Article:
Veterinary Practice Market Consolidation

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What’s behind the rise in the number of veterinary practices being acquired by consolidators?

Editor’s note: Consolidation of veterinary practices by corporate groups is a trend affecting your customers. The following articles examine the trend and provide insights from several veterinary groups.

John Volk understands the allure of being approached by someone who wants to buy your business. Before he was a consultant, he owned an ad agency in Chicago in the 1990s, one he’d built from scratch into a thriving business. Volk had no intention of selling until a company met with him and offered an “unbelievable” amount for his agency. He sees similarities in that situation with what veterinarians are having to decide in today’s market, especially older veterinarians.


“If you’re a veterinarian who’s 55 to 65 years old, you’ve spent the last several decades building up a good practice and people come along and want to pay more than you ever in your wildest imagination dreamed that the practice would be worth, it’s really hard to turn down,” said Volk, a senior consultant for Brakke.

Indeed, independent vets selling to larger corporations is a growing trend that’s accelerated over the past few years, said Dan Eisenstadt, CEO, Terravet Real Estate Solutions. “According to industry sources, it’s estimated that more than 1,000 practices were sold to corporate groups in 2021,” he said. “Some practices are setting record-high sale prices, selling for more than twice the amount that the same practice would have sold for five years ago. Some industry sources estimate that approximately 50% of veterinary practice revenue comes from practices operated by corporate groups.”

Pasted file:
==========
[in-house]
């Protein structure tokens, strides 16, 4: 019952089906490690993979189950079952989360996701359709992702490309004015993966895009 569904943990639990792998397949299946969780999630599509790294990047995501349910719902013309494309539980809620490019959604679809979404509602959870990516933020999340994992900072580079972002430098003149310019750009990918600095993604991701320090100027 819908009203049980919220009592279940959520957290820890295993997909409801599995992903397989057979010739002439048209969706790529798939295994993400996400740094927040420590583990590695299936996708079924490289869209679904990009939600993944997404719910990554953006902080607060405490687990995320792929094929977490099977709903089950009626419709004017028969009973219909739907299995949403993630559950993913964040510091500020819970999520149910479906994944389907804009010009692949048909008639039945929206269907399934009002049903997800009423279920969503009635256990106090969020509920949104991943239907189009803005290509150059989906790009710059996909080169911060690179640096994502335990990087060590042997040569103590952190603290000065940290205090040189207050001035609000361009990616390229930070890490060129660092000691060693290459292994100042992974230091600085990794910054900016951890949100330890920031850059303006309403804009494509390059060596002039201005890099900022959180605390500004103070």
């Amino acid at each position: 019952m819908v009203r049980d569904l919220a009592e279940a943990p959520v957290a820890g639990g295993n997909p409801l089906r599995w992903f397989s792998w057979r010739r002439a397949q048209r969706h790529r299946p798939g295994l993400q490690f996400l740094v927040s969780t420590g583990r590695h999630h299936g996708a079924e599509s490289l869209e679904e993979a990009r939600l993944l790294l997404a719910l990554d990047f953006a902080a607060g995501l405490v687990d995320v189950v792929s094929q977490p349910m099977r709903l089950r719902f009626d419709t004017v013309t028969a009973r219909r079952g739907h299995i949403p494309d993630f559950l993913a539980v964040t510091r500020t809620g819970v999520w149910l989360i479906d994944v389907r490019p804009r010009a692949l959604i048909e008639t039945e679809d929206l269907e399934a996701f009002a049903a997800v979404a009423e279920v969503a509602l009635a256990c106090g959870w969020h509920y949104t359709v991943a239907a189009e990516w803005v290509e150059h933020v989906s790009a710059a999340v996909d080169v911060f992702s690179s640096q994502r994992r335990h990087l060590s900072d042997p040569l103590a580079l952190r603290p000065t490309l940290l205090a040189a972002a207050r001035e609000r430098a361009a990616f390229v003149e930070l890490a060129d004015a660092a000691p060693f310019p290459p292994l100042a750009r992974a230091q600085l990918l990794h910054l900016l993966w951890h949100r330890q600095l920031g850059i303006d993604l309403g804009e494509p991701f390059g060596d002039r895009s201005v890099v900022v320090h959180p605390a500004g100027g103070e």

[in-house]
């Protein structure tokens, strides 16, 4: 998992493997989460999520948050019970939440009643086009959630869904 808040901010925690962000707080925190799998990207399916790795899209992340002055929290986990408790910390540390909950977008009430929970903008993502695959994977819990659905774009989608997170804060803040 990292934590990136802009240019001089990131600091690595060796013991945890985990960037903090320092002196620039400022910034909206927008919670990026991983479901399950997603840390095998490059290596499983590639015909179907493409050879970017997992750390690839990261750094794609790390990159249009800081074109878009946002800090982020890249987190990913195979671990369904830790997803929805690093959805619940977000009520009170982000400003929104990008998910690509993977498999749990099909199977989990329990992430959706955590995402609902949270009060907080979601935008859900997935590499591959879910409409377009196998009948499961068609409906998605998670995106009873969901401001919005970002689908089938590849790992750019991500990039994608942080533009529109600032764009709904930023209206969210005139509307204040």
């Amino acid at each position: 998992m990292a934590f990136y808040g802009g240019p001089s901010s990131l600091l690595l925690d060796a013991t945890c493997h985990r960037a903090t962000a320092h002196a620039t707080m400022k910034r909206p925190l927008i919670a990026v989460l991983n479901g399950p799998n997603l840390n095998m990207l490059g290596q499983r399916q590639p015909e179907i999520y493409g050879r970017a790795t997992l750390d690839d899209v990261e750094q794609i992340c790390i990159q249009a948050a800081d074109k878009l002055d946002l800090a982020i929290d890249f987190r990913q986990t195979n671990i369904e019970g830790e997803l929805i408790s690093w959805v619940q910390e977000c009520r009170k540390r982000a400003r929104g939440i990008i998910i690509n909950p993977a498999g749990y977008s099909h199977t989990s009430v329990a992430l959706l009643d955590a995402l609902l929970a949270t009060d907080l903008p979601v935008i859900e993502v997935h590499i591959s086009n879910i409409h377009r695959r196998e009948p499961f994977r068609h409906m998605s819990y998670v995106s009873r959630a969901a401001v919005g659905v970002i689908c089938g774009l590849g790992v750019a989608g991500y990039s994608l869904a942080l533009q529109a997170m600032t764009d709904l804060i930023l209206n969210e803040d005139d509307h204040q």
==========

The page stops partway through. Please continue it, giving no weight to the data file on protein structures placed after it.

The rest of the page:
A WATERSHED MOMENT

When it comes to veterinary practices being acquired, 2021 was a watershed year, Volk said. “We saw values just explode.”

Before 2021, consolidation was trending upward at a steady rate. The earliest consolidations by companies like VCA were for five to six times the veterinary practices’ earnings before interest, taxes, and amortization (EBITA). Those values gradually climbed to eight to ten times. But in 2021, for healthy, large general practices, consortium consolidators were paying as much as 20 times EBITA, said Volk. For good, specialty referral practices, they were paying even more. “It’s just extraordinary.”

What’s behind the trend? First, more and more investors are seeing the resiliency and worth of veterinarians. Eisenstadt said during the pandemic, most veterinary practices stayed open as they were considered to be an essential service by the federal government and most states. “The resilience and performance of these practices during the shutdown, when even human health care practices were closed, reinforced interest from institutional investors,” he said. “As we climbed out of the pandemic, veterinary practices continued to demonstrate strong growth, resulting in even more M&A activity by newer corporate groups and ultimately leading many corporate groups to increase their valuations in order to continue to grow through acquisition.”

Volk said another reason for the rate of acquisitions is it became obvious that there was a land grab going on and that many consolidators “felt that maybe they were going to be running out of runway before too long. So, they wanted to get as many practices in their portfolio as possible.” Some of the consolidators may have been going through recapitalization, which meant that they were owned by an investment firm and were looking for a new investor, so they wanted to have as much revenue in their portfolio as possible and were willing to bid up the prices for that, Volk said.

While the number of consolidations rose in 2021, the number of consolidators may actually be shrinking, due to the larger consolidators acquiring the smaller ones. For example, NVA recently bought both Sage and Ethos, which were two smaller owners of specialty referral practices. In 2020, Pet Vet Care Centers bought MAVANA, which is a group of about 35 equine practices. “There have been acquisitions by the larger consolidators of some of the smaller ones going on periodically,” Volk said. “We think there are somewhere between 45 to 50 companies that are trying to acquire practices.”

This year, there appears to be a little bit more De Novo activity, where some of the consolidators are starting practices. “That has not been common in the past,” Volk said. “Most of the large consolidators’ business model is to buy and operate practices – not start new ones, which is a whole different skill set.”